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The pandemic has revealed underlying gaps in our national broadband infrastructure that impact educational opportunities and outcomes for students. As students return to school buildings and we move from pandemic response to recovery, it is important to remain focused on addressing the digital divide for students. While we hope that we never experience another disruption on this scale, disruptions are inevitable and continuity of learning will be threatened by natural disasters, snow days, and when individual students face long-term illnesses or other absences. It is essential to take note of the lessons learned, build on the creative solutions employed, invest in the partnerships built, and plan for long-term, sustainable solutions in order to strengthen our resilience in the face of future disruptions.

Key Takeaways

  • Design for all student experiences. Consider the range of student home environments that your network will need to operate within and select technology solutions and design policies that are flexible enough to accommodate a range of internet access, affordability, and adoption challenges. For example, households with multiple siblings may need more bandwidth; students that split time between different homes may need access at both locations; unhoused or highly mobile students will need solutions that can travel with them and still provide reliable access; and English learners and their families may need tech support in their home language.
  • Planning. Design and build with the future in mind. Plan your network to serve the number of students you have now and future student population growth. Start small with pilot projects to demonstrate viability and build support, but consider your long-term needs to avoid higher costs down the road. Bandwidth needs will grow as technologies change, so ensure your plan is scalable.
  • Partnerships. Develop partnerships with organizations in your community. Collaborating with local government, civic organizations, libraries, and other groups will open doors to resources and expertise that will support planning and execution of the network. Consider starting a local broadband team to build your plan.
  • Coalitions. Consider forming coalitions with nearby districts to leverage economies of scale and lessons learned. Shared problems can lead to creative and cost-effective shared solutions.
  • Consider federal and state grant opportunities. The districts profiled in this brief used Race to the Top funding, State competitive grants, CARES Act funding, and the USDA Community Facilities Direct Loan & Grant Program to fund components of their networks. Consider collaborating with community partners who may have access to additional grant funding not available to schools.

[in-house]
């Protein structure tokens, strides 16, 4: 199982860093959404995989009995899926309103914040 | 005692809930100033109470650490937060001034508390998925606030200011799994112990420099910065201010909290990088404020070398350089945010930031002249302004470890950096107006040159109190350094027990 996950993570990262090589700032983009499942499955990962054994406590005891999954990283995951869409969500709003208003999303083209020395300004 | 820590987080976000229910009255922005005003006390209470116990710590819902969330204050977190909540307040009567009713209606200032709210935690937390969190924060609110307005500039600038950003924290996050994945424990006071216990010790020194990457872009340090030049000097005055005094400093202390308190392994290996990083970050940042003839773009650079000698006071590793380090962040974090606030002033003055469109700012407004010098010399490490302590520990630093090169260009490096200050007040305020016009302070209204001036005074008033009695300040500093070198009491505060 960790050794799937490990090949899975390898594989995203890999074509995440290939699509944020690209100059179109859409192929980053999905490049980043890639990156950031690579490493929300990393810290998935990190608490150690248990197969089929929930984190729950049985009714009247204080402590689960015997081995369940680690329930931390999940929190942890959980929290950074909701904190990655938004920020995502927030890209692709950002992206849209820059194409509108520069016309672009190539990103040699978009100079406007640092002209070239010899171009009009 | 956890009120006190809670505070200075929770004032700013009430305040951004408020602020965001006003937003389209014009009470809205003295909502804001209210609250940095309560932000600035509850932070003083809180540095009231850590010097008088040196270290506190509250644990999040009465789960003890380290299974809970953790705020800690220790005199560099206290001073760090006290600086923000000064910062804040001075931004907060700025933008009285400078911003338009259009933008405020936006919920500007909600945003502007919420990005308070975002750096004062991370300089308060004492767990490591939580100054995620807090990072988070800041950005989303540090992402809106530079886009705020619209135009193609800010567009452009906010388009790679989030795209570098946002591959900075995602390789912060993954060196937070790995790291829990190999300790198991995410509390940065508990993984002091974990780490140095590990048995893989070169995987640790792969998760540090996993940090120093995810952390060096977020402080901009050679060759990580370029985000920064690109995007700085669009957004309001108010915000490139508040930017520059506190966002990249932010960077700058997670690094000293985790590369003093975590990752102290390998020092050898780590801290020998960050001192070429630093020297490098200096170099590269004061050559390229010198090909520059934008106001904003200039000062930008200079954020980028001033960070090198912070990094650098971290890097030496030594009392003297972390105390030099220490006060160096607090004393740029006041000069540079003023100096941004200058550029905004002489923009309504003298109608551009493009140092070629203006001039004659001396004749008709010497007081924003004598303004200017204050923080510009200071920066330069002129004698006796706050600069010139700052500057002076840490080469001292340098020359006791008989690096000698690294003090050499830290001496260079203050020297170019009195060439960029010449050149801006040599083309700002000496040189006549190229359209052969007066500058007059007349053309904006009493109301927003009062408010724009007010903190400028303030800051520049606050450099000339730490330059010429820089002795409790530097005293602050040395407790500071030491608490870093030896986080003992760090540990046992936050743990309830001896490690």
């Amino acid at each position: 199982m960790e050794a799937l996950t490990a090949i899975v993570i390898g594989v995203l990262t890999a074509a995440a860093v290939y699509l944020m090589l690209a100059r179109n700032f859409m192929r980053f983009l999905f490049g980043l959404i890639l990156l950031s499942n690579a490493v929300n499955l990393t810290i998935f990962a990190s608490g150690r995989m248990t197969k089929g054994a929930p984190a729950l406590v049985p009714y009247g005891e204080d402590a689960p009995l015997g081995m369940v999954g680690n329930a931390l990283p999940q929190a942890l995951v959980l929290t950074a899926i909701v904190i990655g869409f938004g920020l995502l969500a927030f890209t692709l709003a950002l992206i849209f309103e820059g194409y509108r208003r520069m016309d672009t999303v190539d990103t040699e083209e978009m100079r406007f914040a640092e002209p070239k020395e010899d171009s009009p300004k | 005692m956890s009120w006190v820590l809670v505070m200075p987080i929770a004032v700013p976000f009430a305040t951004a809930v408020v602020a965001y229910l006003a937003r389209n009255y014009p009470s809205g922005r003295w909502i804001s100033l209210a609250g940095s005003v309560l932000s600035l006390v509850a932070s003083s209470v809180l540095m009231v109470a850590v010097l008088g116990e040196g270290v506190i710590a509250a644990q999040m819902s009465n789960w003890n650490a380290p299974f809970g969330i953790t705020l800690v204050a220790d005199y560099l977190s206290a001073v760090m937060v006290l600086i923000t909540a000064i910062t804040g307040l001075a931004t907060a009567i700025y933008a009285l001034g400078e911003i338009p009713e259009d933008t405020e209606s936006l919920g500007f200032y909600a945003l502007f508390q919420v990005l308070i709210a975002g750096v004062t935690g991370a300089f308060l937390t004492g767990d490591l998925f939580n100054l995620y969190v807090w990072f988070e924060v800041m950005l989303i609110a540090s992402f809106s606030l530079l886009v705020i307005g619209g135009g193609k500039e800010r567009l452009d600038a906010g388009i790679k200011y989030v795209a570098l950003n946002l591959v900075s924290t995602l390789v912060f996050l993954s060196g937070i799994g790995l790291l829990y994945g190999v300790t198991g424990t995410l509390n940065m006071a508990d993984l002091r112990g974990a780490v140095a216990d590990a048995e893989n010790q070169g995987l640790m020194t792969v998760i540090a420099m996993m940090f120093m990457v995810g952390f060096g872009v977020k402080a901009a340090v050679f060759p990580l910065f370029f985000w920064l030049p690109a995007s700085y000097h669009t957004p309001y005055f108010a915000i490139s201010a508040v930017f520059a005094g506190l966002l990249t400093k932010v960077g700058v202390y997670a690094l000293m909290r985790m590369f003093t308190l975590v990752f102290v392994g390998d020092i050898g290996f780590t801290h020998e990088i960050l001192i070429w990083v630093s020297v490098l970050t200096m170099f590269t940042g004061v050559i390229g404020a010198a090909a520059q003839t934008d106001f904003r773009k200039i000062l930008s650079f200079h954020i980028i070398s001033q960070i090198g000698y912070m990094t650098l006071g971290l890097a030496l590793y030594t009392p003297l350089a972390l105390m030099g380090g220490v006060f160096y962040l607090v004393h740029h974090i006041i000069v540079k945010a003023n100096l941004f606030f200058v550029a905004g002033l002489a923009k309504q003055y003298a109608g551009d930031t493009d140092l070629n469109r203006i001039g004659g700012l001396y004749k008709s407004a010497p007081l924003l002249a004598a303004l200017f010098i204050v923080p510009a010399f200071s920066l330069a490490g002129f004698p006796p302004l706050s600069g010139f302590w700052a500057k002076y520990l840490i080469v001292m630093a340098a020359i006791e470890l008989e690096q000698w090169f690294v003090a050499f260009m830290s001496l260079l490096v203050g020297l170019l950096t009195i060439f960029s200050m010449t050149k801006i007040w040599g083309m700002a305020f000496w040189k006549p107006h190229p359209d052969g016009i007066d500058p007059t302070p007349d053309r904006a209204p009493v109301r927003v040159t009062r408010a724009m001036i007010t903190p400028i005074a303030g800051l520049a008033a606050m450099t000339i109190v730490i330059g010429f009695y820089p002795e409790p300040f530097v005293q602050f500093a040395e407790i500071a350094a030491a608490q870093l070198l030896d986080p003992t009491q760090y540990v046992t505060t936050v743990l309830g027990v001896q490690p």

• Talk with telecommunications companies. Talk with every telecommunications company that serves your district, including start-up ISPs and larger cellular companies. Attempt to negotiate deals for student purchases. Discuss how you can work together to share ownership and maintenance of network equipment, including towers. Consider placing towers on all school facilities.
  • Learn from successful implementations. Virtually visit places that have successfully built what you are planning. Learn about their main roadblocks and how they developed solutions. Education technology leaders are eager to share their solutions with their peers. Utilize their knowledge.
  • Check the availability of the proposed wireless solutions in your area. If you consider leveraging 2.5 GHz, CBRS, white space, or 5 GHz spectrum, explore whether they are available in your area, and how much of that availability is saturated.
  • Track federal legislation and funding developments. Several professional organizations closely track federal broadband legislation and funding developments for their members. As federal agencies develop new grant programs or make changes to existing programs (e.g., E-Rate), there are often opportunities for the public to weigh in via the public commenting process. Consider weighing in on proposed updates that impact education stakeholders by providing supporting research, data, and examples.
  • Be realistic about the budget. Finally, look carefully at spending over time. Consider your current and future baseline budget as well as emergency stimulus funding that may be temporarily available. Understand which expenses are one-time expenses and which are ongoing expenses. Ensure that your plan is financially sustainable and can provide for future needs.